Should you go straight to your wifi router with your IoT devices, or should you have an IoT gateway? What to consider…
Currently, almost everything we do is designed around using a Rasbperry Pi as an IoT gateway that attaches to the internet through an ethernet cable, and talks to end devices through XBee radios. We do it this way for range and for reliability. But with the likes of the ESP8266 and ESP32 out there, XBee radios and the Raspberry Pi gateways look a little expensive. The decision to use an gateway is not an easy one to justify. Not only do you add cost, but you add the number of components used (and boxes that need to be assembled, power cords that need to be ordered, etc.). So, why do it?
With the Pi at ~$40 and XBees now at ~$20 (you need at least two), you will pay about $100 more to get the benefits of a connected gateway. For us, it’s worth it. But not for every situation. Here’s what we have to consider each time:
Wifi is often good. But ethernet pretty much works all the time. If you are chasing 100% fidelity (whether you actuall get it or not), then go with the ethernet-connected gateway. IoT Gateway
The first OhioIoT project (the Halmidor) was saved when we realized we could fix our wifi issues by simply plugging our Pi gateway into the router. In a cigar bar in Seoul, South Korea, an Arduino was monitoring the inside of a humidor, and talking through wired serial communication to a Raspberry Pi, which was in charge of maintaining a wifi connection to our server. Despite a successful mock-up at our apartment, the box just wouldn’t connect to the wifi at the bar. We never found out why. But with two XBee radios in the tackle box, we plugged the Pi into the router upstairs and replaced the wired link with radios.
You can still get live data from this device, operating two years later, at halmidor.com
A gateway is a place where you can drop some localized code. I find the new buzz around edge computing to be slightly awkward. I think of edge computing as computing. It’s only if you come from a place where everything has to go to the internet that you find it profound to discover that computing can be done not in the cloud. Nothing wrong with some work that doesn’t include cloud hits.
For some use cases, delays of even a few hundred milliseconds don’t feel right (think, lights turning on in a dark room after you have entered and triggered a motion detector).
XBee to edge device round trips are about 20ms, so if your logic is on the gateway, the system’s reaction times are imperceptible. If speed is critical, you’ll want to process some decisions at the gateway.
It’s debatable whether or not IoT has a security problem as many people claim. The problem is only when people just actually don’t implement security. But when proper security measures are taken, IoT doesn’t have any more of a problem than any other vertical.
But regardless, it will always remain true that a cloud hacker cannot access data that is not in the cloud, so… When security is that one step more important, or you don’t have tangible reasons to send everything to the cloud, then why not develop your app on the gateway, and send only relevant bits to the cloud? As you add the number of end devices, this will have cost implications as well.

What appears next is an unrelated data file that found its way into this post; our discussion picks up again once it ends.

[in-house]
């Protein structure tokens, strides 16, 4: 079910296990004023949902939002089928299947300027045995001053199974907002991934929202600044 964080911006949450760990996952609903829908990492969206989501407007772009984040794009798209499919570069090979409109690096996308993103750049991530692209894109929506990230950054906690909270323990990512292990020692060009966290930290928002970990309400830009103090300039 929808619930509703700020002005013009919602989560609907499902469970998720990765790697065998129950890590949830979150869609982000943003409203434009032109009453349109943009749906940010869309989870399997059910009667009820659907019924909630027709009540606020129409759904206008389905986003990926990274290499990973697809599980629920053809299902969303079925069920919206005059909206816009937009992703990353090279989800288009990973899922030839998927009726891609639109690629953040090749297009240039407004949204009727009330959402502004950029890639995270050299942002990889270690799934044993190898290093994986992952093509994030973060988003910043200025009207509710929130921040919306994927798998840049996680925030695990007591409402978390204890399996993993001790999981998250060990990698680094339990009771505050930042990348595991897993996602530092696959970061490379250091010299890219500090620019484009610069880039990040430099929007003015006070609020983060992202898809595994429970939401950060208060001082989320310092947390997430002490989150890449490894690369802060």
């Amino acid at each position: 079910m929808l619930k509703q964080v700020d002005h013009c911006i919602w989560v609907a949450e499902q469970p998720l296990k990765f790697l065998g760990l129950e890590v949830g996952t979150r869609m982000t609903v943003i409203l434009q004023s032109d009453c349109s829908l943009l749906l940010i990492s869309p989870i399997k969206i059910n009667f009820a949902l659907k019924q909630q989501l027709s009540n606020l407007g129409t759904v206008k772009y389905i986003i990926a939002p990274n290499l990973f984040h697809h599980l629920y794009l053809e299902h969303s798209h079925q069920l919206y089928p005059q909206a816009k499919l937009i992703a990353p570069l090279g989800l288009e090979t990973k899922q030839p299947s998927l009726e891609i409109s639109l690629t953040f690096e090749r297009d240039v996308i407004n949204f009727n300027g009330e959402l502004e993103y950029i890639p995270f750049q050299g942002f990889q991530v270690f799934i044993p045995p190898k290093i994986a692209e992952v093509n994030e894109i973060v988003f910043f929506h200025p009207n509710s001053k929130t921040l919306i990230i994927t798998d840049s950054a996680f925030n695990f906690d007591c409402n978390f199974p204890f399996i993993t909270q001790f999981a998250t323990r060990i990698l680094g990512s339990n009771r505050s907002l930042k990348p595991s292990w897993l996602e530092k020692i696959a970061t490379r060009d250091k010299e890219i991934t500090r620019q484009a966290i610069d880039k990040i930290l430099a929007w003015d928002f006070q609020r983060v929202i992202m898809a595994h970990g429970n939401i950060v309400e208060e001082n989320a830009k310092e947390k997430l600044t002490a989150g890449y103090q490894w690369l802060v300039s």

When you have a scaled-up implementation, you can have hundreds of data points coming in every minute. I do at my home. Those don’t all need to go to the cloud. You can do some averaging locally, and then send processes packets at one time in a single report to your server. If every piece you are ever collecting goes up, at some point your server costs will start to drift higher as well. Some conditions require immediate reactions, so I have edge devices reporting every couple of seconds. But the reports on any decisions made only need to get to the cloud every 30 seconds. A gateway helps to smooth this flow.
SSIDs and passwords don’t change all the time. But they do get changed occasionally for whatever reason. When they do, you’ll need to reset the SSID and password on each of the devices in your location. If that is twenty devices, you’re obviously not going to enjoy the transition.
If devices are on a radio connection, they are unaffected by any changes to the internet setup.
If you are building for yourself, you can hardcode the SSID and password, make sure it’s working, and tweak things if they don’t. If it’s a matter you creating something for yourself, there are very few excuses for why you should start with a gateway and radios.
But what if you are you creating something that might be distributed? If you are distributing your devices, you are at the mercy of that location’s wifi. And if the wifi connection doesn’t work, you’ll probably be fielding the phone call.
One last advantage of a Ethernet-connected gateway is that it will work exactly the same, no matter where you put it, whereas the intricacies of different wifi setups may cause problems as you share your technology.
If you are simply attaching a sensor or actuator to the internet, a lot of this talk of IoT gateways and radios probably just feels like more homework for the sake of homework. And I would avoid that. But if you are considering a system that is long-term, expected to grow, and focused more on reliability than cost, I would still point you towards the gateway.
Of course, one has to acknowledge the inroads made by the ESP8266, and now the ESP32. In fact, we are currently converting a lot of our early devices to ESPxx platforms to make them more cost effective from a consumer point of view. But it’s still new territory. You’re comments are welcome if you can comment on a history of success with these devices. Maybe I’ll be espousing the ESPxx’s like every else in a few months, once we establish a good track record.
But until then, our IoT gateway will be enjoying a bit of job security.